The value in question is espousal of “gender-free marriage.” Approval of state-sponsored homosexual unions has very quickly become a litmus test for bigotry; and espousing the understanding of marriage that has prevailed among all peoples throughout human history is now, supposedly, outside the American consensus. Are Americans so exceptional that we are free to define “marriage” (or other institutions we did not invent) at will? What are we re-defining?
It might be good to put aside any religious teaching and any state laws and start from scratch, from nature itself, when talking about marriage. Marriage existed before Christ called together his first disciples two thousand years ago and well before the United States of America was formed two hundred and thirty six years ago. Neither Church nor state invented marriage, and neither can change its nature.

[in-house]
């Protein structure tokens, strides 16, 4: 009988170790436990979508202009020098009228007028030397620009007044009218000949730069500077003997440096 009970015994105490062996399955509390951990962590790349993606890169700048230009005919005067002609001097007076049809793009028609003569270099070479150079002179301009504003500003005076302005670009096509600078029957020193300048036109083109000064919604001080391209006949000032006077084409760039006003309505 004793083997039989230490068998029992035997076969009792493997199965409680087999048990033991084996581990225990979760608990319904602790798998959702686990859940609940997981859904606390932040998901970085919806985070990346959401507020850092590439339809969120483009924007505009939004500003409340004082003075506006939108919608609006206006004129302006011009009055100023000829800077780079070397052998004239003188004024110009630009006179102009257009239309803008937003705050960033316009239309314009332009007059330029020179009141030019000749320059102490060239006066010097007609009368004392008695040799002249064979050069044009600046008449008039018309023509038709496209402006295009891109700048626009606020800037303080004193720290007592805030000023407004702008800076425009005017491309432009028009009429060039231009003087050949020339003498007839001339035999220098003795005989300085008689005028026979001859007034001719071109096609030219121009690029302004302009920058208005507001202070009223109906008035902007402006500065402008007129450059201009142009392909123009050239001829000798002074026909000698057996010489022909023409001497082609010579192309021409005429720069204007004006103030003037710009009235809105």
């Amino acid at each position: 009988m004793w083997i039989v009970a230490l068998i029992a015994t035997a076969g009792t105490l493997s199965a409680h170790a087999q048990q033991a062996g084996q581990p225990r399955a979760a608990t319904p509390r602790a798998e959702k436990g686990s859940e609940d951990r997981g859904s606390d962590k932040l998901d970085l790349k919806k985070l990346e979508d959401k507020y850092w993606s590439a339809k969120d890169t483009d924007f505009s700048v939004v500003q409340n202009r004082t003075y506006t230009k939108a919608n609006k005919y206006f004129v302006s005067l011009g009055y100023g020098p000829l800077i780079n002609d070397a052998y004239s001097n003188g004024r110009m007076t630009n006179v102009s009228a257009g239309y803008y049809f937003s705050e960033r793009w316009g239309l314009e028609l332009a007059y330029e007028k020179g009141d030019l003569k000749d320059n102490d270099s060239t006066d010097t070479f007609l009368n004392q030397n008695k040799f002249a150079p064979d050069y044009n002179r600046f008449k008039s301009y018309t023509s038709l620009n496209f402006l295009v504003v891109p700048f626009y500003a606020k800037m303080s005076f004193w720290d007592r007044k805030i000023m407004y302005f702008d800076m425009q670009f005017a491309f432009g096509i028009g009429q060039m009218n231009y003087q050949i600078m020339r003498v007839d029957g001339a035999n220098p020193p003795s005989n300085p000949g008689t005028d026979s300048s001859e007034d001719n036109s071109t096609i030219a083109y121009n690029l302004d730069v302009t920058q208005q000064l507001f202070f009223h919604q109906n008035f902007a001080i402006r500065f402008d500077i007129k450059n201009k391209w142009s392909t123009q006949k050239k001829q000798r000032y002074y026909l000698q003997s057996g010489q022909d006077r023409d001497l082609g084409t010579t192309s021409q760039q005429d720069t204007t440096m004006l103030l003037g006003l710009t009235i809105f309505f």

Marriage exists because human nature comes in two complementary sexes: male and female. The sexual union of a man and woman is called the marital act because the two become physically one in a way that is impossible between two men or two women. Whatever a homosexual union might be or represent, it is not physically marital. Gender is inextricably bound up with physical sexual identity; and “gender-free marriage” is a contradiction in terms, like a square circle.
Both Church and state do, however, have an interest in regulating marriage. It is not that religious marriage is private and civil marriage public; rather, marriage is a public institution in both Church and state. The state regulates marriage to assure stability in society and for the proper protection and raising of the next generation of citizens. The state has a vested interest in knowing who is married and who is not and in fostering good marriages and strong families for the sake of society.
The Church, because Jesus raised the marital union to the level of symbolizing his own union with his Body the Church, has an interest in determining which marital unions are sacramental and which are not. The Church sees married life as a path to sanctity and as the means for raising children in the faith, as citizens of the universal kingdom of God. These are all legitimate interests of both Church and state, but they assume and do not create the nature of marriage.